Dear Working Mom: I See You, I Admire You

Dear Working Mom of an infant. I see you. I admire you. I understand you.

I see you wearing lipstick and mascara. Maybe you’re trying to disguise your tired eyes or maybe you want to look pretty and presentable. It’s working. (No-one notices if there’s dried spitup in your hair or there are smears of something unidentifiable on your clothes.)

I see you juggling childcare. I also see you responding to emails, whether it’s from home, the pediatrician’s office, or elsewhere. Whatever it takes, I see you meeting deadlines and following through. I appreciate it.

I see you putting in a full day’s work, despite being up since the wee hours or maybe even most of the night. You hold your head high and get on with the job resolutely.

I see you trying to do it all. It looks like it’s working but I know – and so do you – that there’s a breaking point and you need to do something about it before it jumps out of the shadows and takes you down. Please, look after yourself. Ask for help if you need it.

I see you looking stylish. You might feel otherwise but I know the fact that you are showered and dressed – and looking good, mind you – every single day is an uphill challenge. But getting out of PJs and yoga pants, brushing your hair and putting on some eyeliner makes you feel like are a functioning, contributing colleague and I get that.

I see you keeping mum and not complaining about sleepless nights or fevers or teething to your colleagues. Go on, complain a little. It won’t damage our respect for you. In fact, we’ll respect you even more.

I want to tell you it will get easier. Maybe not for several more months, even years. But you will eventually get your sleep back. Today’s challenges will be replaced by different challenges, some smaller, some bigger.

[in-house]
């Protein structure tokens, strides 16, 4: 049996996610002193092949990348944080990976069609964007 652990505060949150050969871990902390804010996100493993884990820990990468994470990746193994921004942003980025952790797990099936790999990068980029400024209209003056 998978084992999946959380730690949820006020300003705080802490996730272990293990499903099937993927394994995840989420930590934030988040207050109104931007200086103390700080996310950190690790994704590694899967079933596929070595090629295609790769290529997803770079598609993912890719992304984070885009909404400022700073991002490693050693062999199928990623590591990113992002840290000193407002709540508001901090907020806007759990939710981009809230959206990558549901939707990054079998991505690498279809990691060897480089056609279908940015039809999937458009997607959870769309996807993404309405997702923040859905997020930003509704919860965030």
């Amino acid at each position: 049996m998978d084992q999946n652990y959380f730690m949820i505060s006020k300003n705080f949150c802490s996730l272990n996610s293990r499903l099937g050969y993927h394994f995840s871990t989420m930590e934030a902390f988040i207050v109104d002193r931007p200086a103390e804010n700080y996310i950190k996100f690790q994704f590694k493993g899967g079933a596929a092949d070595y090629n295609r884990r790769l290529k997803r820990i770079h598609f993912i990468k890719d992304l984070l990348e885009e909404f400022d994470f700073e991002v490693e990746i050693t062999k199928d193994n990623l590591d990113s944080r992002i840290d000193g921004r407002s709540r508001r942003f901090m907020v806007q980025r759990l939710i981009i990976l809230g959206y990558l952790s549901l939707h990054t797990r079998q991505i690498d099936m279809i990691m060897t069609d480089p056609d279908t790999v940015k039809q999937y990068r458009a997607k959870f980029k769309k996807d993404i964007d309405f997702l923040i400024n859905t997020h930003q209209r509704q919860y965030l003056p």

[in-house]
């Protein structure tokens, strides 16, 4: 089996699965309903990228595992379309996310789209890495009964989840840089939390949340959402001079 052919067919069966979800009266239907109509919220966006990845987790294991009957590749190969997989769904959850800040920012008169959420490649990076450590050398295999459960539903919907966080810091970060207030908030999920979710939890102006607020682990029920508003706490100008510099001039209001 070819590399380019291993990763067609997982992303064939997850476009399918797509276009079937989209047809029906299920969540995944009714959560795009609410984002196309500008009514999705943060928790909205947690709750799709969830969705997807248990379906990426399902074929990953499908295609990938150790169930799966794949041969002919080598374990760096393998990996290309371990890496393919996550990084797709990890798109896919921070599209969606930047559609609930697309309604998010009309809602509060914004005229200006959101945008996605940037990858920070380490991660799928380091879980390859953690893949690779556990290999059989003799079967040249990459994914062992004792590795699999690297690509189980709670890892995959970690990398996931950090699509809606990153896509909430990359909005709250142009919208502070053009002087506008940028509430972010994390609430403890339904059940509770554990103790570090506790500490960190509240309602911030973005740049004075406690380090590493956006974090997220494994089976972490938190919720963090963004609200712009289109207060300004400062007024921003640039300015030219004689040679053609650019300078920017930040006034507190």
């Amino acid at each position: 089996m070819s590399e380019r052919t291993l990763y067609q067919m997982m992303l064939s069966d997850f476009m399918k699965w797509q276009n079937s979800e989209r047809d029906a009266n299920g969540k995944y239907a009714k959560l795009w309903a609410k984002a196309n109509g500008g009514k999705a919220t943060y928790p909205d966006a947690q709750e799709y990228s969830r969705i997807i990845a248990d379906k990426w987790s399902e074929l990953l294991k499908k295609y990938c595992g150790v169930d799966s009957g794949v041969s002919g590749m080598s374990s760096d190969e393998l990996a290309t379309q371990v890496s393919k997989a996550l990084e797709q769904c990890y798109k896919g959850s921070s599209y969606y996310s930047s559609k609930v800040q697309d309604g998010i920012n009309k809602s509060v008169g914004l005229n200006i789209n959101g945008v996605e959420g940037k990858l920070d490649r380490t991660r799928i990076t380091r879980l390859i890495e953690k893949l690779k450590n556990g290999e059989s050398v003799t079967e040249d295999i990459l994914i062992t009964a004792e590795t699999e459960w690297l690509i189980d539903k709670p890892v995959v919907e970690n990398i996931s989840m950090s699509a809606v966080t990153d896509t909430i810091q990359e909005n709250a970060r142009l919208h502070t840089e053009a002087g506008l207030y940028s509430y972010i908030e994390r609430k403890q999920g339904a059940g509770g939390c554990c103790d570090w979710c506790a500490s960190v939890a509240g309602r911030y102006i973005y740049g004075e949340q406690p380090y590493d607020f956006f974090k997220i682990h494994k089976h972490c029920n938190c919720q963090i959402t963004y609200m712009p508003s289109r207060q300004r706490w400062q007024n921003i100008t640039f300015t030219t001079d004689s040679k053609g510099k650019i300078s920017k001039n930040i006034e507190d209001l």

I’m sorry to tell you there will always be laundry, and groceries to buy, and meals to cook – in spite of your having worked a full day. I hope your partner is an all-in contributor to share the load.

I’m here to tell you there will be a lot of wasted food along the way. And socks. So many odd, abandoned socks.

I’m reminding you that it’s perfectly OK if your house is not pristine. Clean homes are overrated. Weekends are for family time; your reward for surviving the work week. Weekends are not for scrubbing toilets. Unless you are cleaning up a blowout in which case please do scrub.

I’m want to reassure that you’ll be able to focus again. And have creative ideas. And plan and write and brainstorm and delegate and all that. But I’m also here to tell you that it’s unlikely you’ll ever get your sharp memory back. It’s called placenta brain. Because fetuses eat your grey matter. It’s the truth.

Mostly I want to tell you that I’ve been there. I understand what you are dealing with and how you feel. The relentlessness of it all. I admire you for getting up every day, dealing with it all its shocking, numbing weight, putting on a smile and doing your best. I respect and appreciate that. And I’m here to help whenever I can. Just ask.


Sweet Dreams

I didn’t realize, before I became a Mother, that I had the power to send you to sleep. That my words, proximity, sounds and rhythm held soporific powers.

As an infant, I would lull you to sleepyland with shushes, rocking, swaying.

As a toddler, I’d soothe you as you’d fight sleep tooth and nail, armed with fairy tales, lullabies and cuddles.

As a pre-schooler, I’d remove all specter of monsters and then rub your back in circles, over and over, until sleep snuck in.

As a kindergartner, we’d read, snuggle, have whispered conversations till you’d simply dismiss me, ready to welcome the excitement of your dreams.

As a second grader, you pretty much take care of business yourself, after a quick peck on the cheek, reading independently, falling asleep with your books askew on your pillow.